FIRE – FAST, HOT, DARK, DEADLY
Each year, household fires cause nearly 3,000 deaths and more than 12,000 injuries nationwide. Many residential fire-related deaths remain preventable and continue to pose a significant public health problem. There are four key things to know about house fires:
Fire is fast – In less than 30 seconds a small flame can get completely out of control and turn into a major fire, and thick, black smoke can fill a house in minutes. If you wake up to find your home on fire, there is no time to grab valuables – there is only time to evacuate.
Fire is hot – In fact, heat is more threatening than flames. Inhaling super-hot air will scorch your lungs and the heat can melt clothes to your skin. In five minutes, a room can get so hot that everything in it ignites at once: this is called flashover.
Fire is dark – Fire isn’t bright, it’s pitch black. Fire starts bright, but quickly produces black smoke and complete darkness. If you wake up to a fire you may be blinded, disoriented and unable to find your way around the home you’ve lived in for years.
Fire is deadly – Fire uses up the oxygen you need and produces smoke and poisonous gases that kill. Breathing even small amounts of smoke and toxic gases can make you drowsy, disoriented and short of breath. The odorless, colorless fumes can lull you into a deep sleep before the flames reach your door. You may not wake up in time to escape.
Install Smoke Alarms
- Properly working smoke alarms decrease your chances of dying in a fire by half.
- Place smoke alarms on every level of your residence. Place them outside bedrooms on the ceiling or high on the wall (4 to 12 inches from ceiling), at the top of open stairways, or at the bottom of enclosed stairs and near (but not in) the kitchen.
- Test and clean smoke alarms once a month and if your model uses a 9-volt battery, be sure to replace the battery at least once a year when you change your clocks back to Standard Time each fall. Newer alarms that use a lithium battery may not need to be changed annually, but still require periodic maintenance and testing. Be sure to follow the manufacturer’s instructions for whichever model you have. Replace smoke alarms once every 10 years.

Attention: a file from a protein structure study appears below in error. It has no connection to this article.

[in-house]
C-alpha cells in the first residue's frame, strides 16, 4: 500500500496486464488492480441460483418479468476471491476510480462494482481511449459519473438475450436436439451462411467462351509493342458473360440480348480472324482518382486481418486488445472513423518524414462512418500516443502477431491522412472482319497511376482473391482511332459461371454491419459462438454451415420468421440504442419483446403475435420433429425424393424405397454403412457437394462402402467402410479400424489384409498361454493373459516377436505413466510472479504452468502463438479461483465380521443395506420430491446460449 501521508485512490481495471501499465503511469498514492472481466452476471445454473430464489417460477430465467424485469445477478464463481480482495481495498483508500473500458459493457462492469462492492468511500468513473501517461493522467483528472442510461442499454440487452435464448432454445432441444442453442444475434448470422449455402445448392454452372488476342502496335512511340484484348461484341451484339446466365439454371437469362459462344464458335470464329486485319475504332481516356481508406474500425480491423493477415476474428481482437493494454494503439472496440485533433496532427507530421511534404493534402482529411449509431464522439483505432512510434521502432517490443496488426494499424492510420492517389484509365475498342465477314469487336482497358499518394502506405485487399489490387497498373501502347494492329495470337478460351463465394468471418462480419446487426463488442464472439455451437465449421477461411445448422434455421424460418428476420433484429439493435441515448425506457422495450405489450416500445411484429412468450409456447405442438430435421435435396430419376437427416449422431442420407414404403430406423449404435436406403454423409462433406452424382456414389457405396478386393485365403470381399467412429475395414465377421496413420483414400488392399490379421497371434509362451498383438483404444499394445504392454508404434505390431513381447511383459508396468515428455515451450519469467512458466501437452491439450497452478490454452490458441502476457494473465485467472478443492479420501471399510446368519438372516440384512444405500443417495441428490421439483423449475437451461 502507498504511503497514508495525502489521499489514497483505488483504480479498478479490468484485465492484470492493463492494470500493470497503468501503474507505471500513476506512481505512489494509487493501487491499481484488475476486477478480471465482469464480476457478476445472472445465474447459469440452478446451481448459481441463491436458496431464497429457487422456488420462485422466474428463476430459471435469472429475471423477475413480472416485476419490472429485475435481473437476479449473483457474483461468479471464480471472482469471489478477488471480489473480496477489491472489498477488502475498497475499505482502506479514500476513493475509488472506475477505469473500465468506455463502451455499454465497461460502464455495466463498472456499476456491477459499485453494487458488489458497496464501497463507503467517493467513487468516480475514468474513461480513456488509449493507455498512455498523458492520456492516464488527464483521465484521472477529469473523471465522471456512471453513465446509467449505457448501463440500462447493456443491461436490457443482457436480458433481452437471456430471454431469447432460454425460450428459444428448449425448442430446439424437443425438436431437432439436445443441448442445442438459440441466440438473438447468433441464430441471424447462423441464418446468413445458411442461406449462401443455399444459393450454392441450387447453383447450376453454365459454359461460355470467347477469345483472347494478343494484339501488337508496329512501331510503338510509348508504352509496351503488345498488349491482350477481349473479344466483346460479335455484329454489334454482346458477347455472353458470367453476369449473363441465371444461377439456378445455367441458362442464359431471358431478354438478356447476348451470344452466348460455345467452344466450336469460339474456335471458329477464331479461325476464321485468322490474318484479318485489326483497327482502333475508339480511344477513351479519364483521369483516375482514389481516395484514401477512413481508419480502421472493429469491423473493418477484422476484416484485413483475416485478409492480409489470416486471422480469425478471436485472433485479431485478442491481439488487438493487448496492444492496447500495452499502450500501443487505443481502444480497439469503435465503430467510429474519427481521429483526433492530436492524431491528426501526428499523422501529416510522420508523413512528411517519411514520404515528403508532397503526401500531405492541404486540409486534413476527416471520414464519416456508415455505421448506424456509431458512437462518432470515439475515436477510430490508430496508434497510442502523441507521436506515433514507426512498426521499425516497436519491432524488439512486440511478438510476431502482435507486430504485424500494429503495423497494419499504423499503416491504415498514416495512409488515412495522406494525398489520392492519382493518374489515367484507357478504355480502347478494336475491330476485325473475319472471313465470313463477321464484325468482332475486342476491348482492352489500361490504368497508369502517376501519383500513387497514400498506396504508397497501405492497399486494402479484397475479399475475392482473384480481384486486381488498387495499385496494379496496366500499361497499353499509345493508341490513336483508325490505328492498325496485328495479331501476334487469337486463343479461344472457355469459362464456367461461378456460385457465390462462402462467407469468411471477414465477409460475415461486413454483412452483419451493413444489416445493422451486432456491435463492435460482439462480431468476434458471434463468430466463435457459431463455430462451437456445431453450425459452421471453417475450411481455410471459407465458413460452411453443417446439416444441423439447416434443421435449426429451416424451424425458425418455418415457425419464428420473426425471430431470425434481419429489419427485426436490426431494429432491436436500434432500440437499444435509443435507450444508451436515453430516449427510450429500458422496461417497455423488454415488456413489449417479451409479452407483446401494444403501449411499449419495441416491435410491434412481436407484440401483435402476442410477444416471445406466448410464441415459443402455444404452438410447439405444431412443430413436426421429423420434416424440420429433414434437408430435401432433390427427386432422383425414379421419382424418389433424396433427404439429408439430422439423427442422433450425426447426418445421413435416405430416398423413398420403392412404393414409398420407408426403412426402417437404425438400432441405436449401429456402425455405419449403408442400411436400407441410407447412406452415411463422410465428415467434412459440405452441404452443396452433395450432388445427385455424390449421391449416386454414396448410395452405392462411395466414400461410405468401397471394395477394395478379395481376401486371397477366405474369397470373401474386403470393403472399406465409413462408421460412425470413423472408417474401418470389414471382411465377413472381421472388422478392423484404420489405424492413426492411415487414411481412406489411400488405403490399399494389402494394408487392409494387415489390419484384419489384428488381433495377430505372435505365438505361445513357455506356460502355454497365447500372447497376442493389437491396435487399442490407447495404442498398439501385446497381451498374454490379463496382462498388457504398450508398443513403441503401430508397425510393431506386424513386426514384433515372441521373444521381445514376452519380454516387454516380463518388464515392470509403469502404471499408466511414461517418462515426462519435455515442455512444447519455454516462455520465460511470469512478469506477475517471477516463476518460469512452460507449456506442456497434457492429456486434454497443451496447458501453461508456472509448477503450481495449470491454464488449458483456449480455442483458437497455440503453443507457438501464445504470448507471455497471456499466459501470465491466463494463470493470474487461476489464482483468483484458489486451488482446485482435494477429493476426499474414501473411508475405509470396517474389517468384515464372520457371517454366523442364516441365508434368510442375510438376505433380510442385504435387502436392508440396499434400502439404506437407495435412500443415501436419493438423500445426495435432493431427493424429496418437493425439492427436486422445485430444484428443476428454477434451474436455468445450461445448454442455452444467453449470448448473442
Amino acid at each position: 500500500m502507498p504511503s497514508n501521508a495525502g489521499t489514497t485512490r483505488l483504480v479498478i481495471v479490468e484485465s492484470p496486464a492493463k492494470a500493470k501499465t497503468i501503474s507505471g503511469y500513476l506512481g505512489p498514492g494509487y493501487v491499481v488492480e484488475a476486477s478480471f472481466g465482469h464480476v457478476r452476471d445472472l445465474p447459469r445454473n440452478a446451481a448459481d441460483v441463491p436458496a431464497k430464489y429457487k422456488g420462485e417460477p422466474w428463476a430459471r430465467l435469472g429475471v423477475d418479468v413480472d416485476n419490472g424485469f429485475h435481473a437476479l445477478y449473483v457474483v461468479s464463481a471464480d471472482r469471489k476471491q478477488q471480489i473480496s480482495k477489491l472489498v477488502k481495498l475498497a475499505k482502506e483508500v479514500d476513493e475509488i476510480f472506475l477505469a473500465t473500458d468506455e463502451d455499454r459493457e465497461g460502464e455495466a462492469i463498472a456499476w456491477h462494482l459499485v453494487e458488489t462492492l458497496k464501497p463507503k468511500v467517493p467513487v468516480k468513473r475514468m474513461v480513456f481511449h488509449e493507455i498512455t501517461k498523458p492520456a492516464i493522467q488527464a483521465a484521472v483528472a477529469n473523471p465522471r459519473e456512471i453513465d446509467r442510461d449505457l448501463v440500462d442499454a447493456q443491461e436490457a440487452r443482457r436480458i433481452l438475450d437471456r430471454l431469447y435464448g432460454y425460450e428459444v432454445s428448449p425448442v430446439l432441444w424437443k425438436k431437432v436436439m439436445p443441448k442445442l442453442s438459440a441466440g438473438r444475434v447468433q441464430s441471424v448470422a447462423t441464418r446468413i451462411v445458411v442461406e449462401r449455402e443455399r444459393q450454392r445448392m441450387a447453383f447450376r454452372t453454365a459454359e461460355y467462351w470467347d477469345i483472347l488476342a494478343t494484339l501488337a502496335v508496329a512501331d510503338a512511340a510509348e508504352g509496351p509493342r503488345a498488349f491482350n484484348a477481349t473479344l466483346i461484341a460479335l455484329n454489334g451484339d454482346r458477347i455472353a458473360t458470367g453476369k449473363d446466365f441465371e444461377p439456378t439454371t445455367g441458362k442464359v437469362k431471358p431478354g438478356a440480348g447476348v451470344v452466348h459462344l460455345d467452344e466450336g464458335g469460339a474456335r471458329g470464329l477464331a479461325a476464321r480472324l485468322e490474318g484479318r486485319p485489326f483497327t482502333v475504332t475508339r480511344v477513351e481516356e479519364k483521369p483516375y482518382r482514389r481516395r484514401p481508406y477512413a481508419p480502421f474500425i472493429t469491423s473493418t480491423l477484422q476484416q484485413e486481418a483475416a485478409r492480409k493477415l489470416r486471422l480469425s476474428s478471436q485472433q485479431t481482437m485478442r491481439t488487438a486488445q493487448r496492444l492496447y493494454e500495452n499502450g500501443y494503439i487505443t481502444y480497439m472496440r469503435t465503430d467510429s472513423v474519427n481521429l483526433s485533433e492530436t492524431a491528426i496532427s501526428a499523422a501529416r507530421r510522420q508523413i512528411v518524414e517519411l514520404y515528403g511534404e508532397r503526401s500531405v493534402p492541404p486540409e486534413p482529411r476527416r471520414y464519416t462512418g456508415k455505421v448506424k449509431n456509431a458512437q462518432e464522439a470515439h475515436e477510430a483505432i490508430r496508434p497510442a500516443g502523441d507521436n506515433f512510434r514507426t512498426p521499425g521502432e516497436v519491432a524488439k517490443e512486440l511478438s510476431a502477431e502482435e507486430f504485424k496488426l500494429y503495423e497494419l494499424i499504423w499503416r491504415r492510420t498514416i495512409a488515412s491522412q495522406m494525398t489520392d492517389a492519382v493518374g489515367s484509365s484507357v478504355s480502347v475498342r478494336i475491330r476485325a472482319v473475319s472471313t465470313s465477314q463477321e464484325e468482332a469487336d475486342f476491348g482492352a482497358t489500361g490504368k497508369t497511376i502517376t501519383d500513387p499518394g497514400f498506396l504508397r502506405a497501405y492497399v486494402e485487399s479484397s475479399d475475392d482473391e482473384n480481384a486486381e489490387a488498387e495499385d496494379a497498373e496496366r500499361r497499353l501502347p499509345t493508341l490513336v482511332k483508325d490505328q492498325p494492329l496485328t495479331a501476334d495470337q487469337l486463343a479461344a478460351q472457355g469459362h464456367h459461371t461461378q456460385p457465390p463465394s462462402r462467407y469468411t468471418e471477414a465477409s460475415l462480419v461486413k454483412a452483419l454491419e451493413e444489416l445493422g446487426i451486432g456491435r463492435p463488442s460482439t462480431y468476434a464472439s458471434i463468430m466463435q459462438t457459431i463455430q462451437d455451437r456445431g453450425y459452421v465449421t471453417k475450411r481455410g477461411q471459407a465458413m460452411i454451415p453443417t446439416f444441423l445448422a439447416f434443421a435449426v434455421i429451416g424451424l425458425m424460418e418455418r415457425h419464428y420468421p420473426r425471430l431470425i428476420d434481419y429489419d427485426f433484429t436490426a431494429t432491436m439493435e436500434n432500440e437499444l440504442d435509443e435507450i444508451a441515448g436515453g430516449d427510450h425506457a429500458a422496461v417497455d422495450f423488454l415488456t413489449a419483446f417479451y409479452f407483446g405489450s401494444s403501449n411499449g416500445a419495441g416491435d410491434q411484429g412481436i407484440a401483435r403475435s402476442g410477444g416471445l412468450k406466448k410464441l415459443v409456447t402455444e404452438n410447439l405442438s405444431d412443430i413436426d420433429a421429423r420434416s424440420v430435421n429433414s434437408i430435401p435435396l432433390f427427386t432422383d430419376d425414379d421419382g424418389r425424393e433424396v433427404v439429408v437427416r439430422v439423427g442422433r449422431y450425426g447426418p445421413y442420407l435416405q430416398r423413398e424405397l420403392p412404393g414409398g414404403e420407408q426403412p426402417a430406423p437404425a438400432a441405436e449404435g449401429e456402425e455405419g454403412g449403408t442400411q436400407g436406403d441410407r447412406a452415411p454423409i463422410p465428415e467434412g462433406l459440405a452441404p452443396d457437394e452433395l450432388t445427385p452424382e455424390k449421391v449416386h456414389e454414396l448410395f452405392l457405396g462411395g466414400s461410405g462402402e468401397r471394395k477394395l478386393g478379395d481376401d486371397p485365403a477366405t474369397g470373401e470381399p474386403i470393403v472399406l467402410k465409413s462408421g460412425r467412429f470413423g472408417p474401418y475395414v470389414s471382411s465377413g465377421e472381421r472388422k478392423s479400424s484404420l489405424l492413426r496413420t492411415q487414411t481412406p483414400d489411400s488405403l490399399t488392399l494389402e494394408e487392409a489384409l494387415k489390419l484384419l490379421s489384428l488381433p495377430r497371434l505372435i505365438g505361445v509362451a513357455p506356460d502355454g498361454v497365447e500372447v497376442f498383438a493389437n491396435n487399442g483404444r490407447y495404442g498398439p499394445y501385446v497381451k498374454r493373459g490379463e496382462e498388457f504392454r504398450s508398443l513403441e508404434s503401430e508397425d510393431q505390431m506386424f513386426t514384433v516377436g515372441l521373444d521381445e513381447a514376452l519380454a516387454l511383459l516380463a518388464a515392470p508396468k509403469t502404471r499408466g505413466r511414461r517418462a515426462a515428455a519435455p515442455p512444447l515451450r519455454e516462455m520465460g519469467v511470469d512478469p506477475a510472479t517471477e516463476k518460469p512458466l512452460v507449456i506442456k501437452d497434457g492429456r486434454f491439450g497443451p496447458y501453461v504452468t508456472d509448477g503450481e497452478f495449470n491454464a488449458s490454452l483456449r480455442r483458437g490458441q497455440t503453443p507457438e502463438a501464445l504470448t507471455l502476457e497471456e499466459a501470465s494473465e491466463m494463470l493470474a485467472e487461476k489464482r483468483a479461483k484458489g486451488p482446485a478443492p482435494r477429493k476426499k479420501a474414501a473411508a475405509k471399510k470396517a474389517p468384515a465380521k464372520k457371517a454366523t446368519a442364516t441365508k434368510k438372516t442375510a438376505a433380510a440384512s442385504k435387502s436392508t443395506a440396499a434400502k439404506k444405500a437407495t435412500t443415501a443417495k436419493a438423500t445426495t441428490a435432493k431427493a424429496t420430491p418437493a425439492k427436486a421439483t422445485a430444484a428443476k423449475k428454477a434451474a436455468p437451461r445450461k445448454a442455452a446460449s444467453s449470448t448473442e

Plan Your Escape
- Review escape routes with your family. Practice escaping from each room.
- Make sure windows are not nailed or painted shut. Make sure security gratings on windows have a fire safety opening feature so they can be easily opened from the inside.
- Consider escape ladders if your residence has more than one level, and ensure that burglar bars and other antitheft mechanisms that block outside window entry are easily opened from the inside.
- Teach family members to stay low to the floor when escaping from a fire.
- Check closed doors for heat before you open them.
- If you are escaping through a closed door, use the back of your hand to feel the top of the door and the crack between the door and door frame before you open it. Never use the palm of your hand or fingers to test for heat – burning those areas could impair your ability to escape a fire (i.e., ladders and crawling).
- Hot Door
Do not open. Escape through a window. If you cannot escape, hang a white or light-colored sheet outside the window, alerting fire fighters to your presence.
- Cool Door
Open slowly and ensure fire and/or smoke is not blocking your escape route. If your escape route is blocked, shut the door immediately and use an alternate escape route, such as a window. If clear, leave immediately through the door and close it behind you. Be prepared to crawl. Smoke and heat rise. The air is clearer and cooler near the floor.
- Hot Door
- Crawl low under any smoke to your exit – heavy smoke and poisonous gases collect first along the ceiling.
- If your clothes catch fire, stop, drop, and roll – stop immediately, drop to the ground, and cover your face with your hands. Roll over and over or back and forth until the fire is out. If you or someone else cannot stop, drop and roll, smother the flames with a blanket or towel.
- Close doors behind you as you escape to delay the spread of the fire.
- Once you are safely out, do not re-enter. Call 9-1-1.
- If you are with burn victims, or are a burn victim yourself, call 9-1-1; cool and cover burns to reduce chance of further injury or infection.
- If you detect heat or smoke when entering a damaged building, evacuate immediately.
- If you have a safe or strong box, do not try to open it. It can hold intense heat for several hours. If the door is opened before the box has cooled, the contents could burst into flames.
- If you must leave your home because a building inspector says the building is unsafe, ask someone you trust to watch the property during your absence.
Learn more about preventing fires. Read more…